Movie Review – Compulsion (2016)

Principal Cast : Analeigh Tipton, Nina Senicar, Marta Gasatini, Jakob Cedergren, Jan Bivjoet, Peter Gadiot, Anita Kravos, Valentin Merlet.
Synopsis:  A young woman, a former lover, and another of his exes hook up at an exotic Italian villa for a weekend of sexual discovery.


Compulsion begins with two people screwing. This turns out to be exactly what the film does to the viewer – metaphorically – with this utter waste of celluloid unsurprisingly left sitting on the shelf for two years; the film was shot in 2016 and only wide-released in 2018, for reasons that become obvious soon enough. Casual titillation and the chance to see star Analeigh Tipton’s nude form is about Compulsion’s only drawcard, what with its Basic Instinct-lite tone and hamfisted Eyes Wide Shut excuse for sexually taboo behaviour being so clumsily handled it begs the question as to who not only edited this film, but how did it ever get released? It’s a film that leaves a bad aftertaste as it concludes, the kind of film which makes you want to scrub your eyeballs with over cleaner to be rid of the stench.

Sadie Glass (Tipton), a young female novelist, and an enigmatic woman named Francesca (Marta Gastini), are enticed by an ex-lover (Jakob Cerdegren) to join him at his Italian villa for a weekend celebration being held to honour the release of Sadie’s latest book. Once there, Sadie begins to fear his true intentions as she and Francesca become embroiled in a dangerous game of moral and sexual discovery.

Compulsion is a hugely mediocre film. Sorry to be the bearer of bad news, but the film’s tremulousness at sexual desires flirts moreso with the homogeneous Fifty Shades Of Grey end of the spectrum rather than any compelling, intellectually dense sense of drama. The film’s nasty undertones of abuse and betrayal, the lascivious nature of its depiction of Tipton’s character and the voyeuristic style director Craig Goodwill employs, together with the rancid screenplay Brian Clark, are nonsensical and devoid of emotional context. Sadie’s motivations, her whisper-gasp reflexive sexual nature and the film’s nihilistic distance to the viewer remove much of what might have made the story interesting. Marketing for the film indicated a genetic link to Kubrick’s final film, as tenuous as that might be, and this is about as truthful we get with Compulsion’s glittery aesthetic.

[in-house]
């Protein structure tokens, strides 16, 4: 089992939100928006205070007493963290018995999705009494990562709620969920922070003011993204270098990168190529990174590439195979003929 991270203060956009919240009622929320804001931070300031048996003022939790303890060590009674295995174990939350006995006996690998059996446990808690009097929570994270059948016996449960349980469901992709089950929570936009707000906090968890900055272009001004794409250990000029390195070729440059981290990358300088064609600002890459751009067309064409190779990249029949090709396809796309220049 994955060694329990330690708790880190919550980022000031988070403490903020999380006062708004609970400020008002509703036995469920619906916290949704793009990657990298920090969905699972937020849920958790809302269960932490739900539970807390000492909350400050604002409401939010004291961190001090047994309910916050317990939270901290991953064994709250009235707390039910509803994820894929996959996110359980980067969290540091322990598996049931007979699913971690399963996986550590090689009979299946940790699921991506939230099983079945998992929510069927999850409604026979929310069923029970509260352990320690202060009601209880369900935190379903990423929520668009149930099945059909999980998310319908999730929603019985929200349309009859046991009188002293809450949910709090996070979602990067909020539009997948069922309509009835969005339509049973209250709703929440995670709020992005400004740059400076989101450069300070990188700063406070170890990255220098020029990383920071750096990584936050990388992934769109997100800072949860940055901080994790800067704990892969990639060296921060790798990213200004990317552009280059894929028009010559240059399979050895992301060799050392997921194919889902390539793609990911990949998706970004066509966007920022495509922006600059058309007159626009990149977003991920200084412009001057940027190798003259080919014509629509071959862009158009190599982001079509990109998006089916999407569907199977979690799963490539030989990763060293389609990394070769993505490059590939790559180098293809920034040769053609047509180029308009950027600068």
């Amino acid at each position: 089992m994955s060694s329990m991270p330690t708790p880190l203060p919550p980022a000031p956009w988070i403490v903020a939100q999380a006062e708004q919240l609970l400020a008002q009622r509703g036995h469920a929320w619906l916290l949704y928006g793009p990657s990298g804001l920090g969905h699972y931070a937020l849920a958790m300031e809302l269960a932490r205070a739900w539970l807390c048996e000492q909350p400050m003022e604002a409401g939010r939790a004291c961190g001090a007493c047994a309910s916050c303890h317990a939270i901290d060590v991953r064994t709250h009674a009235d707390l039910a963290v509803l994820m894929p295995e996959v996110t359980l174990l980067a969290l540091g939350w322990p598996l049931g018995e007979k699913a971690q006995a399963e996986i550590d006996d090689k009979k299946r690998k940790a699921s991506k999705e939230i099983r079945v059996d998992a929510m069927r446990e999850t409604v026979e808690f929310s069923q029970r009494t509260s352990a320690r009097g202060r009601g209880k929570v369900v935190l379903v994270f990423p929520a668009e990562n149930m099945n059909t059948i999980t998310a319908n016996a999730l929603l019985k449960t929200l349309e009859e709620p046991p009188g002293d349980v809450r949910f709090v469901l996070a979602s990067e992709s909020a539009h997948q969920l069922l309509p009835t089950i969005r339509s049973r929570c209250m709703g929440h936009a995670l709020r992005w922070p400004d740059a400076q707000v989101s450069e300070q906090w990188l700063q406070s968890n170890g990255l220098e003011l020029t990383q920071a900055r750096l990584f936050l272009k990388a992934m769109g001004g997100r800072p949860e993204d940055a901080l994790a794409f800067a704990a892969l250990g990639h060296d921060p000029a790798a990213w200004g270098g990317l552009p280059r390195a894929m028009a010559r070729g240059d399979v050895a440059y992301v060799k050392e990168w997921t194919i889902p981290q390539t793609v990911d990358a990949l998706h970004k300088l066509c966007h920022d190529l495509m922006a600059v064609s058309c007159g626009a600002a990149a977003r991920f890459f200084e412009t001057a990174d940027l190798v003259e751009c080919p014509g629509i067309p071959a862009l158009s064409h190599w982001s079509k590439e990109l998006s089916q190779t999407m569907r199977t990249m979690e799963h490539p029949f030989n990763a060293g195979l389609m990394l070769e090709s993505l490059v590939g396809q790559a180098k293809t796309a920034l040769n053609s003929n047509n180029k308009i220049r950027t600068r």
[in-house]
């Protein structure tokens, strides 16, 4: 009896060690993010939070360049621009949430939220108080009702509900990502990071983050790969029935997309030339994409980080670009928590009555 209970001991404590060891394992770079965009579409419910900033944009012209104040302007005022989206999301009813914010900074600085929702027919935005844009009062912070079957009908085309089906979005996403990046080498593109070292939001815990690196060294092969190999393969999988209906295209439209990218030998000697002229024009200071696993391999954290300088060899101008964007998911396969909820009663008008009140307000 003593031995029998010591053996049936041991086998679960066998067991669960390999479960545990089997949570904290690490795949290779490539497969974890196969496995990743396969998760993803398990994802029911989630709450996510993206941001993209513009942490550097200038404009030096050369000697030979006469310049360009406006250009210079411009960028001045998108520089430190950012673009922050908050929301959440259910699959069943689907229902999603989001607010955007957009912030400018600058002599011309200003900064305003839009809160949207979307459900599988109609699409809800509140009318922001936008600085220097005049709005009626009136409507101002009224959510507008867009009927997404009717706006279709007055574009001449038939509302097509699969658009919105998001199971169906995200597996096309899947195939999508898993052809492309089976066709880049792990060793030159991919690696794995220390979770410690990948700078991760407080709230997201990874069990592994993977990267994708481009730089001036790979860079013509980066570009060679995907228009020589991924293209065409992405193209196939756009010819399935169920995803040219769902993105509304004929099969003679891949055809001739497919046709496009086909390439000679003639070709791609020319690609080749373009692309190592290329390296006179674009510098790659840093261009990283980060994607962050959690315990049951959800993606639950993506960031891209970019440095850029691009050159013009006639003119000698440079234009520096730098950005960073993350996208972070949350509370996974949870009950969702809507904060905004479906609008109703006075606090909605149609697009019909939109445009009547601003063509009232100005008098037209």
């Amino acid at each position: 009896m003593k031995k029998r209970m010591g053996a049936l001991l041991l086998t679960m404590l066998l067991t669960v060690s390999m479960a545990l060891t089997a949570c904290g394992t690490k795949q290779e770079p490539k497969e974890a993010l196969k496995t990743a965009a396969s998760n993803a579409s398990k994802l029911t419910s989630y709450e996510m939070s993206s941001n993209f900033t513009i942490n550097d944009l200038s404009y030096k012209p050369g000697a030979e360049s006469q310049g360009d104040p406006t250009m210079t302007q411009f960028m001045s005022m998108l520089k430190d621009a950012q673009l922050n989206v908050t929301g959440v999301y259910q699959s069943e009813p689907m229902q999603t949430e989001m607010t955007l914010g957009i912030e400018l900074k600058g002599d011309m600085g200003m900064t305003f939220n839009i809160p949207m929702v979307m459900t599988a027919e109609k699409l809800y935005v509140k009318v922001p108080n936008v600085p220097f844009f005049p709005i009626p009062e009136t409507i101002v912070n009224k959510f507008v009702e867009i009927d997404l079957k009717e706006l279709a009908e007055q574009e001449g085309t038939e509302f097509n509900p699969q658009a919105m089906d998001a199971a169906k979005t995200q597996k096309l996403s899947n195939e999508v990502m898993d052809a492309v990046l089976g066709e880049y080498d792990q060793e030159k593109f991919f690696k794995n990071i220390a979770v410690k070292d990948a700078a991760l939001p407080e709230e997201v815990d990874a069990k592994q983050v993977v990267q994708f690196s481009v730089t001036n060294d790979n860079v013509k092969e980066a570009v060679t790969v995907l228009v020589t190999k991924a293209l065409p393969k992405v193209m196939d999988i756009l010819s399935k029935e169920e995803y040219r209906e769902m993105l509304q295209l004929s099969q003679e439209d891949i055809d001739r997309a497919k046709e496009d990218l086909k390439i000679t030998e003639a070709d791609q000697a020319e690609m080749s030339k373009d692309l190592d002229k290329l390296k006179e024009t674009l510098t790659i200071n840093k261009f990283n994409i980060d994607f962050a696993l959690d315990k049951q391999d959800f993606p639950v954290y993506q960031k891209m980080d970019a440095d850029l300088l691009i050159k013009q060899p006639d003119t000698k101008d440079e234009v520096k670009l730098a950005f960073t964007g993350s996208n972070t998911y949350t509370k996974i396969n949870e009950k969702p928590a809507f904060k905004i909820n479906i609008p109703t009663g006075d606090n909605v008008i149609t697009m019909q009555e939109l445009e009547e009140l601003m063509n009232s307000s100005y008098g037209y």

Psycho-sexual thrillers are a decidedly rare beast in Hollywood these days, at least the prominent ones anyway. Basic Instinct set the gold standard for the genre’s modern form, and there’s every reason to benchmark every subsequent film against Paul Verhoeven’s erotic classic. The mix of mystery and murder, the hint of animalistic vengeance in Basic Instinct tapped into the world’s collective fear of sex used as a weapon. Hedonism mixed with the subtle tones of danger make for enticing viewing, but Compulsion’s inherent silliness and slackjawed approach to story set-up, not to mention clumsy foreshadowing of the worst kind, make this elegantly shot film struggle to engage with anybody watching it. Compulsion is, in a word, obvious. Characters are generic, Tipton makes a forlorn and insufficient leading lady, and the film’s decadence and sexually perverse staging lack any kind of resonance or complexity beyond the limited development on the screen.

The most frequent question I had watching this trash was why? Why was it made, for whom was it made, and for what possible reason other than to get Tipton naked for several scenes? There’s no real point to Compulsion at all. My first experience with Analeigh Tipton was her supporting role in Crazy Stupid Love, a film in which she played the underage romantic interest of Steve Carrell’s suddenly-cuckolded father, and in that role she was actually pretty good, if limited in her material. Here, she shoulders the film and her weakness as an actress shows. There’s virtually no scene here where she’s not utterly wooden, bereft of nuance and… well, depth to her ability to inhabit the character. The supporting cast are all equally inept, perhaps a factor more to do with Clark’s screenplay and Goodwill’s direction than what the actors are able to elicit. The film’s solemnified grandiosity is unearned, the fabulous Italian locations far more interesting than the people inhabiting them in this film. Opulence is the order of the day for cinematographer David Ungaro, who gives the film a polish and pizzazz far exceeding the mandate of such a timid story.